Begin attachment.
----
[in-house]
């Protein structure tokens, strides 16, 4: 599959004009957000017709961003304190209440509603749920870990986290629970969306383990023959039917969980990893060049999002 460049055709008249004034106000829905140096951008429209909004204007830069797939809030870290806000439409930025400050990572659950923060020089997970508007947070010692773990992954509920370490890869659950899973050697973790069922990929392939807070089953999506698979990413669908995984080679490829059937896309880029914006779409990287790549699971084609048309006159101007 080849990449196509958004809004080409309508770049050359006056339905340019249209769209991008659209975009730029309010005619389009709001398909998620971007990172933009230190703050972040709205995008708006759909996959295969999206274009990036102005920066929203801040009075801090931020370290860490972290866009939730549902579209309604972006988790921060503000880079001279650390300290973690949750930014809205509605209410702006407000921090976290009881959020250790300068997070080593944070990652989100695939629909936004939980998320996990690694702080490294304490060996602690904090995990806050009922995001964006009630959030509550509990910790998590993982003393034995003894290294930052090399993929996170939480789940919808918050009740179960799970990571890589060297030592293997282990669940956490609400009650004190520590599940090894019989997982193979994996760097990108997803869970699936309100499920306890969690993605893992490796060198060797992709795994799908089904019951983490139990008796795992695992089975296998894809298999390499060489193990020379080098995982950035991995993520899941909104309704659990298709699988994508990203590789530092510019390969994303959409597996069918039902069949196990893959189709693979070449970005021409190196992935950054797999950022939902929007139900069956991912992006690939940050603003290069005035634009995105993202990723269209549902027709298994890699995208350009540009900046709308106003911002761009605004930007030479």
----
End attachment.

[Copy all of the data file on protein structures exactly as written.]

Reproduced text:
[in-house]
């Protein structure tokens, strides 16, 4: 599959004009957000017709961003304190209440509603749920870990986290629970969306383990023959039917969980990893060049999002 460049055709008249004034106000829905140096951008429209909004204007830069797939809030870290806000439409930025400050990572659950923060020089997970508007947070010692773990992954509920370490890869659950899973050697973790069922990929392939807070089953999506698979990413669908995984080679490829059937896309880029914006779409990287790549699971084609048309006159101007 080849990449196509958004809004080409309508770049050359006056339905340019249209769209991008659209975009730029309010005619389009709001398909998620971007990172933009230190703050972040709205995008708006759909996959295969999206274009990036102005920066929203801040009075801090931020370290860490972290866009939730549902579209309604972006988790921060503000880079001279650390300290973690949750930014809205509605209410702006407000921090976290009881959020250790300068997070080593944070990652989100695939629909936004939980998320996990690694702080490294304490060996602690904090995990806050009922995001964006009630959030509550509990910790998590993982003393034995003894290294930052090399993929996170939480789940919808918050009740179960799970990571890589060297030592293997282990669940956490609400009650004190520590599940090894019989997982193979994996760097990108997803869970699936309100499920306890969690993605893992490796060198060797992709795994799908089904019951983490139990008796795992695992089975296998894809298999390499060489193990020379080098995982950035991995993520899941909104309704659990298709699988994508990203590789530092510019390969994303959409597996069918039902069949196990893959189709693979070449970005021409190196992935950054797999950022939902929007139900069956991912992006690939940050603003290069005035634009995105993202990723269209549902027709298994890699995208350009540009900046709308106003911002761009605004930007030479």